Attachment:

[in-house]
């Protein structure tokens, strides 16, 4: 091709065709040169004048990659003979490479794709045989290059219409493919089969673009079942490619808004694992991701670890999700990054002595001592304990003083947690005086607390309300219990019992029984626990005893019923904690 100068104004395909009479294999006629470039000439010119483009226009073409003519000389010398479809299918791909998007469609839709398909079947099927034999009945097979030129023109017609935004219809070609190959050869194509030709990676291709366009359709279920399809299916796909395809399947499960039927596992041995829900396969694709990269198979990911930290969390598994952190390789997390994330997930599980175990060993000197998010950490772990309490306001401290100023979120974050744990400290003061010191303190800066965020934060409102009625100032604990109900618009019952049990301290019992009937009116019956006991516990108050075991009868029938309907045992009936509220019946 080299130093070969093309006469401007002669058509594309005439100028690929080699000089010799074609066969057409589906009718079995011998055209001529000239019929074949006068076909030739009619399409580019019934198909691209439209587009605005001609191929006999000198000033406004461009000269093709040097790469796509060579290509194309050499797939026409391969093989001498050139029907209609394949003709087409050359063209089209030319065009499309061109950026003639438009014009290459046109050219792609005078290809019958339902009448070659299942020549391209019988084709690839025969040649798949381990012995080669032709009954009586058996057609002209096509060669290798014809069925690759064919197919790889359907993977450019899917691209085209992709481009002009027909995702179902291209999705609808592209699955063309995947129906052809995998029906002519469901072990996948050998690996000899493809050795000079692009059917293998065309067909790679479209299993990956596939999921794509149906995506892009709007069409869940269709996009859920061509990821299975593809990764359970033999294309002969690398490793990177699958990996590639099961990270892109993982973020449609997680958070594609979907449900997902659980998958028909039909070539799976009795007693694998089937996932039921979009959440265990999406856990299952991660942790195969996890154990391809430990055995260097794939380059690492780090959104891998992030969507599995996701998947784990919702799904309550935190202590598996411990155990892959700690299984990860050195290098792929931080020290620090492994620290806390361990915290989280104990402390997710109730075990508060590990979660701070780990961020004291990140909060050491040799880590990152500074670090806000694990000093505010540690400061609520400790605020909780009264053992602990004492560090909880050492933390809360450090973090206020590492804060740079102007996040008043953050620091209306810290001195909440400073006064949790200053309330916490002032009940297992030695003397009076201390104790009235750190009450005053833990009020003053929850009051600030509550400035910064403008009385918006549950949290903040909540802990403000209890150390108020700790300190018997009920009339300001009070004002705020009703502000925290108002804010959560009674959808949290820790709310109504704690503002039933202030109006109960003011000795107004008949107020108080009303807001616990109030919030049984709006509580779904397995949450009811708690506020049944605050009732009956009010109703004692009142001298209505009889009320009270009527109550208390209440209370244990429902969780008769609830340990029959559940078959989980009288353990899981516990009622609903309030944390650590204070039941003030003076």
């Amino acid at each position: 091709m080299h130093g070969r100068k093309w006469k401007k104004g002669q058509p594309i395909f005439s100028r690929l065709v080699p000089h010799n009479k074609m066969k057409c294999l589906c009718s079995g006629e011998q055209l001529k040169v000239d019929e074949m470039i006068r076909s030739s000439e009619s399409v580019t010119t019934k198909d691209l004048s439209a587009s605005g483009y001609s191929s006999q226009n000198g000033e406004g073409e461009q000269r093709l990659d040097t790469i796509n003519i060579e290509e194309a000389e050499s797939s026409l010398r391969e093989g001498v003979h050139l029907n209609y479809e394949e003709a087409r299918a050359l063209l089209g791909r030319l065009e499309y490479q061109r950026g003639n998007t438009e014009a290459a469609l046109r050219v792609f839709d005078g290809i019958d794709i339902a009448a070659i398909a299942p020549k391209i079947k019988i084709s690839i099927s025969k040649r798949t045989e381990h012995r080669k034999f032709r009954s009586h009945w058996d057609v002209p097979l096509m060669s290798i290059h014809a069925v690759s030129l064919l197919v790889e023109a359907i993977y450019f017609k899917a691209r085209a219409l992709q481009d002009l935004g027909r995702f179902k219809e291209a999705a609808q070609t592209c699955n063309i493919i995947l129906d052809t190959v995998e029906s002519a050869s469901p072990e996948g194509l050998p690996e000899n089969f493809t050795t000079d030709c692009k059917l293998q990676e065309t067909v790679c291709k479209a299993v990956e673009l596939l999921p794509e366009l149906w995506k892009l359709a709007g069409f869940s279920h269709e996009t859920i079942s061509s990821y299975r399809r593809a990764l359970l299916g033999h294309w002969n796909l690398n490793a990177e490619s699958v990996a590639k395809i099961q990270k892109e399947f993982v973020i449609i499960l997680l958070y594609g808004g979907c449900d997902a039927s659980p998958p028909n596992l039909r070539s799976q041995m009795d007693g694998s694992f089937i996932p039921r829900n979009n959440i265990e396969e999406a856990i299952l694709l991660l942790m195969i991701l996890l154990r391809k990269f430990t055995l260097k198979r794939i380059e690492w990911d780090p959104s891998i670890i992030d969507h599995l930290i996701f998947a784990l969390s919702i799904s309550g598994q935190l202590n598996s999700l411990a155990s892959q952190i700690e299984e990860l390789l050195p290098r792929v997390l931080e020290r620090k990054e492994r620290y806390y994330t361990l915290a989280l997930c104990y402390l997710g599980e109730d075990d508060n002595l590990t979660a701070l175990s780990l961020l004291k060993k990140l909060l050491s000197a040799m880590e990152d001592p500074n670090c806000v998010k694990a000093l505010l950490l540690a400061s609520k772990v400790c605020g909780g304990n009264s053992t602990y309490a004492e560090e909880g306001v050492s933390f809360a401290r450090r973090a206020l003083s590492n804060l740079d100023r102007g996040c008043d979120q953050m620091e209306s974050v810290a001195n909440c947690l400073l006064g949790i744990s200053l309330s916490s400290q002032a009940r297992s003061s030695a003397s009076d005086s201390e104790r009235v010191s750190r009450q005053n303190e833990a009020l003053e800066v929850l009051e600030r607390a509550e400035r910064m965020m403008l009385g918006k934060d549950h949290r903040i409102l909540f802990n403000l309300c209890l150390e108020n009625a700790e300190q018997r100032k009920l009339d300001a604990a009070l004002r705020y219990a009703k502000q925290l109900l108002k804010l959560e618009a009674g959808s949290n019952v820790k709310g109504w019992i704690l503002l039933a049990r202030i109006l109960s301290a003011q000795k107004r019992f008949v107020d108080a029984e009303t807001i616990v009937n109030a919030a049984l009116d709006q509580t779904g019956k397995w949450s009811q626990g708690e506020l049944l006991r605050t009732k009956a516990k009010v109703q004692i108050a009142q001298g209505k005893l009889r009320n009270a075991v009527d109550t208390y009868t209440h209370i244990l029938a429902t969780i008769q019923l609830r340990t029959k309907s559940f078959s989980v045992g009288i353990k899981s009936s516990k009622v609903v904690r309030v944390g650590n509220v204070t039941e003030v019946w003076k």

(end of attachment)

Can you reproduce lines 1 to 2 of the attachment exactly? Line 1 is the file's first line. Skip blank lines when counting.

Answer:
[in-house]
């Protein structure tokens, strides 16, 4: 091709065709040169004048990659003979490479794709045989290059219409493919089969673009079942490619808004694992991701670890999700990054002595001592304990003083947690005086607390309300219990019992029984626990005893019923904690 100068104004395909009479294999006629470039000439010119483009226009073409003519000389010398479809299918791909998007469609839709398909079947099927034999009945097979030129023109017609935004219809070609190959050869194509030709990676291709366009359709279920399809299916796909395809399947499960039927596992041995829900396969694709990269198979990911930290969390598994952190390789997390994330997930599980175990060993000197998010950490772990309490306001401290100023979120974050744990400290003061010191303190800066965020934060409102009625100032604990109900618009019952049990301290019992009937009116019956006991516990108050075991009868029938309907045992009936509220019946 080299130093070969093309006469401007002669058509594309005439100028690929080699000089010799074609066969057409589906009718079995011998055209001529000239019929074949006068076909030739009619399409580019019934198909691209439209587009605005001609191929006999000198000033406004461009000269093709040097790469796509060579290509194309050499797939026409391969093989001498050139029907209609394949003709087409050359063209089209030319065009499309061109950026003639438009014009290459046109050219792609005078290809019958339902009448070659299942020549391209019988084709690839025969040649798949381990012995080669032709009954009586058996057609002209096509060669290798014809069925690759064919197919790889359907993977450019899917691209085209992709481009002009027909995702179902291209999705609808592209699955063309995947129906052809995998029906002519469901072990996948050998690996000899493809050795000079692009059917293998065309067909790679479209299993990956596939999921794509149906995506892009709007069409869940269709996009859920061509990821299975593809990764359970033999294309002969690398490793990177699958990996590639099961990270892109993982973020449609997680958070594609979907449900997902659980998958028909039909070539799976009795007693694998089937996932039921979009959440265990999406856990299952991660942790195969996890154990391809430990055995260097794939380059690492780090959104891998992030969507599995996701998947784990919702799904309550935190202590598996411990155990892959700690299984990860050195290098792929931080020290620090492994620290806390361990915290989280104990402390997710109730075990508060590990979660701070780990961020004291990140909060050491040799880590990152500074670090806000694990000093505010540690400061609520400790605020909780009264053992602990004492560090909880050492933390809360450090973090206020590492804060740079102007996040008043953050620091209306810290001195909440400073006064949790200053309330916490002032009940297992030695003397009076201390104790009235750190009450005053833990009020003053929850009051600030509550400035910064403008009385918006549950949290903040909540802990403000209890150390108020700790300190018997009920009339300001009070004002705020009703502000925290108002804010959560009674959808949290820790709310109504704690503002039933202030109006109960003011000795107004008949107020108080009303807001616990109030919030049984709006509580779904397995949450009811708690506020049944605050009732009956009010109703004692009142001298209505009889009320009270009527109550208390209440209370244990429902969780008769609830340990029959559940078959989980009288353990899981516990009622609903309030944390650590204070039941003030003076």